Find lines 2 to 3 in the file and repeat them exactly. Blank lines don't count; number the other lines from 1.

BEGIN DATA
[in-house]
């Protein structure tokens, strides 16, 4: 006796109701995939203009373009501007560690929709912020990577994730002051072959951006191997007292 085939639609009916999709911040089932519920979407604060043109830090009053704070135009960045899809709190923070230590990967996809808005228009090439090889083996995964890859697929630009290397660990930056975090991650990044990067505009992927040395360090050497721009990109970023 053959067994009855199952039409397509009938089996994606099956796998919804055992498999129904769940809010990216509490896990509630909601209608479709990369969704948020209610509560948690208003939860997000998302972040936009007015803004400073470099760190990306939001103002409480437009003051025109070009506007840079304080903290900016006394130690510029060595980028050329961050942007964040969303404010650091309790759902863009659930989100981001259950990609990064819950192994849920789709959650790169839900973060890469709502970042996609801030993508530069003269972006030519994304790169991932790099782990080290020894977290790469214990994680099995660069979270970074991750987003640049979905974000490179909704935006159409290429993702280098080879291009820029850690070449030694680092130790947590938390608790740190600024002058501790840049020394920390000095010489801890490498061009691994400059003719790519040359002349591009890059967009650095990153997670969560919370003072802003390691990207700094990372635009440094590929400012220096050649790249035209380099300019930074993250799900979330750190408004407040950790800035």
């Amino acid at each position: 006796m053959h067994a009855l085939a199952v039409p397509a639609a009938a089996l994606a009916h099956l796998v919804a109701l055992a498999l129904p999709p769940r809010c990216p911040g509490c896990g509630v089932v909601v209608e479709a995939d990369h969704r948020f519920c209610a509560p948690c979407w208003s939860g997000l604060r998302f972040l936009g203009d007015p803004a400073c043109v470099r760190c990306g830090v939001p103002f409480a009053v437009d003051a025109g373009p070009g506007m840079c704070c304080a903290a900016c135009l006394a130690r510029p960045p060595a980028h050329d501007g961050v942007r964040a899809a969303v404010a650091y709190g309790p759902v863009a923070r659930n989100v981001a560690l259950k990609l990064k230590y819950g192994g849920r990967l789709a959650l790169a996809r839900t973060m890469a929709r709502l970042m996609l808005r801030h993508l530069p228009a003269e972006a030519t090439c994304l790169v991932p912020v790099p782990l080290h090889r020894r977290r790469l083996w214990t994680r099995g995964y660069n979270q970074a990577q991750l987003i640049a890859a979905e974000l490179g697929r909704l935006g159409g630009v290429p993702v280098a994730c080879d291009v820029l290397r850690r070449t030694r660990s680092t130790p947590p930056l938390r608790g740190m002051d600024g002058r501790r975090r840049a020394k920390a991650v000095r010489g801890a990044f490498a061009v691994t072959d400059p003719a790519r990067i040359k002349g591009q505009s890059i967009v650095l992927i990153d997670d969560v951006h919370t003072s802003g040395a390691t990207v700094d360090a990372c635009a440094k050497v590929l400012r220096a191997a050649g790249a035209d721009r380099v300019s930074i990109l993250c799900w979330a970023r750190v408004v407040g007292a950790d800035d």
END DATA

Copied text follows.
């Protein structure tokens, strides 16, 4: 006796109701995939203009373009501007560690929709912020990577994730002051072959951006191997007292 085939639609009916999709911040089932519920979407604060043109830090009053704070135009960045899809709190923070230590990967996809808005228009090439090889083996995964890859697929630009290397660990930056975090991650990044990067505009992927040395360090050497721009990109970023 053959067994009855199952039409397509009938089996994606099956796998919804055992498999129904769940809010990216509490896990509630909601209608479709990369969704948020209610509560948690208003939860997000998302972040936009007015803004400073470099760190990306939001103002409480437009003051025109070009506007840079304080903290900016006394130690510029060595980028050329961050942007964040969303404010650091309790759902863009659930989100981001259950990609990064819950192994849920789709959650790169839900973060890469709502970042996609801030993508530069003269972006030519994304790169991932790099782990080290020894977290790469214990994680099995660069979270970074991750987003640049979905974000490179909704935006159409290429993702280098080879291009820029850690070449030694680092130790947590938390608790740190600024002058501790840049020394920390000095010489801890490498061009691994400059003719790519040359002349591009890059967009650095990153997670969560919370003072802003390691990207700094990372635009440094590929400012220096050649790249035209380099300019930074993250799900979330750190408004407040950790800035």
């Amino acid at each position: 006796m053959h067994a009855l085939a199952v039409p397509a639609a009938a089996l994606a009916h099956l796998v919804a109701l055992a498999l129904p999709p769940r809010c990216p911040g509490c896990g509630v089932v909601v209608e479709a995939d990369h969704r948020f519920c209610a509560p948690c979407w208003s939860g997000l604060r998302f972040l936009g203009d007015p803004a400073c043109v470099r760190c990306g830090v939001p103002f409480a009053v437009d003051a025109g373009p070009g506007m840079c704070c304080a903290a900016c135009l006394a130690r510029p960045p060595a980028h050329d501007g961050v942007r964040a899809a969303v404010a650091y709190g309790p759902v863009a923070r659930n989100v981001a560690l259950k990609l990064k230590y819950g192994g849920r990967l789709a959650l790169a996809r839900t973060m890469a929709r709502l970042m996609l808005r801030h993508l530069p228009a003269e972006a030519t090439c994304l790169v991932p912020v790099p782990l080290h090889r020894r977290r790469l083996w214990t994680r099995g995964y660069n979270q970074a990577q991750l987003i640049a890859a979905e974000l490179g697929r909704l935006g159409g630009v290429p993702v280098a994730c080879d291009v820029l290397r850690r070449t030694r660990s680092t130790p947590p930056l938390r608790g740190m002051d600024g002058r501790r975090r840049a020394k920390a991650v000095r010489g801890a990044f490498a061009v691994t072959d400059p003719a790519r990067i040359k002349g591009q505009s890059i967009v650095l992927i990153d997670d969560v951006h919370t003072s802003g040395a390691t990207v700094d360090a990372c635009a440094k050497v590929l400012r220096a191997a050649g790249a035209d721009r380099v300019s930074i990109l993250c799900w979330a970023r750190v408004v407040g007292a950790d800035d």